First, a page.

Turns out the house is noteworthy for a number of reasons other than that an old rich guy lived here. The site is linked to the Civil War (Drennen fought for the Confederacy, and his second wife refused to sign a loyalty oath to the Union after its victory), the Trail of Tears (Drennen was also an Indian agent for the U.S. government; he built a separate door to his home office because he didn’t want his family mingling with the Native Americans) and the Underground Railroad (they stole one of his slaves). That’s some history, all right.

I don’t know whether to count this as a strike or some kind of crazy home run. Let’s call it a walk.

I have to admit, usually by this time in a Hometown mission, I’ve hit a grand slam. I eat well and visit often and dance like a football player in the end zone (uh-oh, I’ve mixed metaphors). So I’m starting to worry, just a little. I have to admit that I’ve come in the middle of the day on a Wednesday in a hot Arkansas summer, but I was just hoping for … more.


And then, in downtown Van Buren, I get it. I specifically get it at a store called Natural Treasures on Main Street. Owner Selena Lee has stocked her brick-walled, wood-planked store with natural soaps and bath bombs and travel cups that read “Coffee-Chaos-Wine-Bed-Repeat.” I grab a notebook that says “It is Well With My Soul” for my mom and throw it on the counter. I find Farmhouse Fresh hand lotion (the scent Whoopie Pie is my favorite) and throw it on the counter. I discover earrings made from lava rocks that can retain essential oils for my all-day sniffing pleasure, and I think, She opened this store just for me. But as I throw those on the counter, too, I holler “you’re evil!” and just hope she takes it the right way. She does.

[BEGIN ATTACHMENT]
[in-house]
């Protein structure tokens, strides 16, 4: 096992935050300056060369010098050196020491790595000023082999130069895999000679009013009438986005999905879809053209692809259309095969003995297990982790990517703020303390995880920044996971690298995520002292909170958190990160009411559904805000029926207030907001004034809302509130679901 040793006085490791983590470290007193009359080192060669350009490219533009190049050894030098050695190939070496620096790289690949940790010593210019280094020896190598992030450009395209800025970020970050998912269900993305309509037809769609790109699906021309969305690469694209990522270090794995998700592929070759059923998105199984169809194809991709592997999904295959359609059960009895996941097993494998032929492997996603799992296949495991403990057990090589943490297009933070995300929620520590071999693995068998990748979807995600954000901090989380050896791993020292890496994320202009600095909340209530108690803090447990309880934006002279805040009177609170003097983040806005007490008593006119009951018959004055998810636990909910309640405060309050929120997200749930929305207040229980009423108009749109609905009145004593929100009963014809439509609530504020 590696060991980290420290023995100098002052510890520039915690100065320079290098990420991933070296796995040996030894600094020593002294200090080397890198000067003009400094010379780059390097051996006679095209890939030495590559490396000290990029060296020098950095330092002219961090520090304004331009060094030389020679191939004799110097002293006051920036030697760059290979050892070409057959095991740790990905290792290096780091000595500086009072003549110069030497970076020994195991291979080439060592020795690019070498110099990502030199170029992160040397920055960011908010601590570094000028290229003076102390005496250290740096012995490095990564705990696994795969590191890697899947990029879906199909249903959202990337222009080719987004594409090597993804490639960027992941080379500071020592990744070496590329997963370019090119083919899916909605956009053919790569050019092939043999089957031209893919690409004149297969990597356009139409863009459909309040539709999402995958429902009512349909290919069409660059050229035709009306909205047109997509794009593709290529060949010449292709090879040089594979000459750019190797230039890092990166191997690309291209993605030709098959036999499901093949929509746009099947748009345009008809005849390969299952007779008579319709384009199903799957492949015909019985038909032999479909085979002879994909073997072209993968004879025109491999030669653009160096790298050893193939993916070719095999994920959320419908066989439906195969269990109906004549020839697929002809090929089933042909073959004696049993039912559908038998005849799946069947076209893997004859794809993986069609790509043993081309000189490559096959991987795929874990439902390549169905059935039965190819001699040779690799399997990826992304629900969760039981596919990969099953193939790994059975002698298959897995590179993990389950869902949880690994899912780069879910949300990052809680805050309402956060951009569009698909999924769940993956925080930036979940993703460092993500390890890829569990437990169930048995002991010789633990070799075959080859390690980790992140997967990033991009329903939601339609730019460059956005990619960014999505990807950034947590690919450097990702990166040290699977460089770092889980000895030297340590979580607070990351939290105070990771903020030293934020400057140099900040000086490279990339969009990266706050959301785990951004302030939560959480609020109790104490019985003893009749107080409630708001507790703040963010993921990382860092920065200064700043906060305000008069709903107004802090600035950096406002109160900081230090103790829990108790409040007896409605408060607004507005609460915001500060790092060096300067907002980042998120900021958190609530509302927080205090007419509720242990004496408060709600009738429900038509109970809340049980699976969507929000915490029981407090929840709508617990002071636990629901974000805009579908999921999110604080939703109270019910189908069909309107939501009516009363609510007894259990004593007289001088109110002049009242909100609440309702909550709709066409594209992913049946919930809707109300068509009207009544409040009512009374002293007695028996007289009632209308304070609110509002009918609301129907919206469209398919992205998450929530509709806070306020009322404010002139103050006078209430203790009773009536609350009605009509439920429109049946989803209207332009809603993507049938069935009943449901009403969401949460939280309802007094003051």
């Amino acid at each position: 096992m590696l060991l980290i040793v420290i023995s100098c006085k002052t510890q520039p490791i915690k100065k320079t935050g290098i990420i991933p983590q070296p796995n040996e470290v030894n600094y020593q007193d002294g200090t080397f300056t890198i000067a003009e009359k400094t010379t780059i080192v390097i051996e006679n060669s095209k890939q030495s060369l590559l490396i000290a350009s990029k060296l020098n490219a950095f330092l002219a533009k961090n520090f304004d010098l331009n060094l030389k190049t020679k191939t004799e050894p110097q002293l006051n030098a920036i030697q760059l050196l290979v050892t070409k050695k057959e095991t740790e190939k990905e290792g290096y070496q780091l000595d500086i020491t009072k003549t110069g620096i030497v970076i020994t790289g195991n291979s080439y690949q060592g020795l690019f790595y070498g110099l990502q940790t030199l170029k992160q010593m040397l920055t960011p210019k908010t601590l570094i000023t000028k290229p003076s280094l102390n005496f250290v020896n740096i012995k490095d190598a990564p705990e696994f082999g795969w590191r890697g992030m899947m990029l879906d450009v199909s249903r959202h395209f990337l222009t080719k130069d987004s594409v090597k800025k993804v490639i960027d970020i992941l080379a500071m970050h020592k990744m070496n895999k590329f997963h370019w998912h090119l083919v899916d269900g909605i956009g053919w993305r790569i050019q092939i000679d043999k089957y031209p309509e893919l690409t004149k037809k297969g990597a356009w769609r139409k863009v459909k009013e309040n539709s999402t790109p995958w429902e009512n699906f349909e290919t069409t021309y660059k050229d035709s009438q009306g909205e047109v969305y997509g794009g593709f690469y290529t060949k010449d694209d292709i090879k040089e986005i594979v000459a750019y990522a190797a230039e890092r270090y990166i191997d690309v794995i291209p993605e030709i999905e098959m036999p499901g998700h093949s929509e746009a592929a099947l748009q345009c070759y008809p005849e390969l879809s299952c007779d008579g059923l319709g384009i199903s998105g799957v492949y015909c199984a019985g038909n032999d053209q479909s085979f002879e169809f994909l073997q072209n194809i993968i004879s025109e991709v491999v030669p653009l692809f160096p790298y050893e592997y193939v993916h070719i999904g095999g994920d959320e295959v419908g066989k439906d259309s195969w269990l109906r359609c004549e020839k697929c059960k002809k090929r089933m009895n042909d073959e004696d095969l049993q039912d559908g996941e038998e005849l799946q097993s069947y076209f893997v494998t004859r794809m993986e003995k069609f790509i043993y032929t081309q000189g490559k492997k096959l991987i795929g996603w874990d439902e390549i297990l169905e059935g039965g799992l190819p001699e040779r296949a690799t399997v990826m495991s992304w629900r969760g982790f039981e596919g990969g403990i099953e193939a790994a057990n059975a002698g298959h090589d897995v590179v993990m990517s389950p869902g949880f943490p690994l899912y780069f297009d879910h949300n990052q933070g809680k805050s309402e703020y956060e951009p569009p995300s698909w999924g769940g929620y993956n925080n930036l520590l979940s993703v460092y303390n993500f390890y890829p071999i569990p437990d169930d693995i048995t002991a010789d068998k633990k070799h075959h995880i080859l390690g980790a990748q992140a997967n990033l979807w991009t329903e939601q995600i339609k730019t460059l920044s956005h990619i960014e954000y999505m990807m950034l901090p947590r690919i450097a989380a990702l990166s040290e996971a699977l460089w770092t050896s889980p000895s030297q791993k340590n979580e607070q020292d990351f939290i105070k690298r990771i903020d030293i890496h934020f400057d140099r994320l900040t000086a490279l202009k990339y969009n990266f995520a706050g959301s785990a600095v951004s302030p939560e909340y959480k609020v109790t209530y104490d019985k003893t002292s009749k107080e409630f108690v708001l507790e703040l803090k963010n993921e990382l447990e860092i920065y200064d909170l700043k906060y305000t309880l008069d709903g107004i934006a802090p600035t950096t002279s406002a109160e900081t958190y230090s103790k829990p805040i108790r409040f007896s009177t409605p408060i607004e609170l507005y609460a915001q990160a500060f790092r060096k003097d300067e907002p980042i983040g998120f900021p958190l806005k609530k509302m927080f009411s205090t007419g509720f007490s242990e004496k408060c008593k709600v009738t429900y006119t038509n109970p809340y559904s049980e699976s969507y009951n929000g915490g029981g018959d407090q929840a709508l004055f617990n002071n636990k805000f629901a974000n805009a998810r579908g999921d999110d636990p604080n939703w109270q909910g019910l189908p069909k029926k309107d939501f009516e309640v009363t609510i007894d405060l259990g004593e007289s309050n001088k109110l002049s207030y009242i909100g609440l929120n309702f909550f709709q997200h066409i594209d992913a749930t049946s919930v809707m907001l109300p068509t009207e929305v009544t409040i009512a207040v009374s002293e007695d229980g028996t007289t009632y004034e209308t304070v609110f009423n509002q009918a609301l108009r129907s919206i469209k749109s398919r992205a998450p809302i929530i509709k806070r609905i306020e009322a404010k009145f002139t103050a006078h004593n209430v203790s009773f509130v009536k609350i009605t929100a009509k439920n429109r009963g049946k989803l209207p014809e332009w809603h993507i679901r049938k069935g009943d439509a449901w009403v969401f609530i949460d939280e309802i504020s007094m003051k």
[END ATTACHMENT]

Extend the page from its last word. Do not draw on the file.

There are other places Selena tells me to see. A resale shop called La Boutique is one. Across the street is Boomerang Diner (which is supposed to be haunted), and at the south end of the street, it looks like the Center for Art and Education—which has been providing outstanding art educational programming to area artists, children and adults for 40 years—is renovating the old storefronts adjacent to the historic King Opera House.

But, for now, my honor has been declared satisfied. I don’t dare go for a third strike.


Your Van Buren to-do list

Arkansas & Missouri Railroad

See the Ozarks from a different perspective aboard this 1920s-era passenger train, which cuts a 3-hour path from Van Buren to Winslow and back. (813 E. Main St.;

Stirred Catering & Coffee

This is a good place to fuel up (try the banana chocolate-chip muffins) before all those history lessons or to grab some lunch after antiquing (try the chicken-salad croissants). (710 Fayetteville Road;

Thai Curry

This family-owned strip-mall eatery is beloved by locals and Thai-restaurant-starved visitors alike. (518 N. Plaza Court, Suite 2;

Main Street National Historic District

This Victorian-era district is essentially six full blocks of galleries, antique shops, cafes and such. (Main Street, between Fourth and 10th streets)

Historic Drennen-Scott House

Dating back to 1938, this home, passed down through generations of the John Drennen family before landing in University of Arkansas-Fort Smith’s hands, has stories to tell. Lots of them. Check the home’s hours before visiting. (221 N. Third St.;

Lake Fort Smith State Park

A scenic 30-minute jaunt up Interstate 49 leads to this handsome state park tucked away in a Boston Mountain valley. The park is best experienced on the water, either in a rented kayak or aboard a ranger-led cruise. (Mountainburg;

Pasta Grill

As of this printing, the restaurant has yet to open, but Van Burenites are anxiously awaiting this Italian-slash-steak bistro, which has already wowed spaghetti-slash-meat lovers at its locations in Conway and Russellville. The Pasta Grill will open soon on Main Street, super close to the Depot. (810 E. Main St.;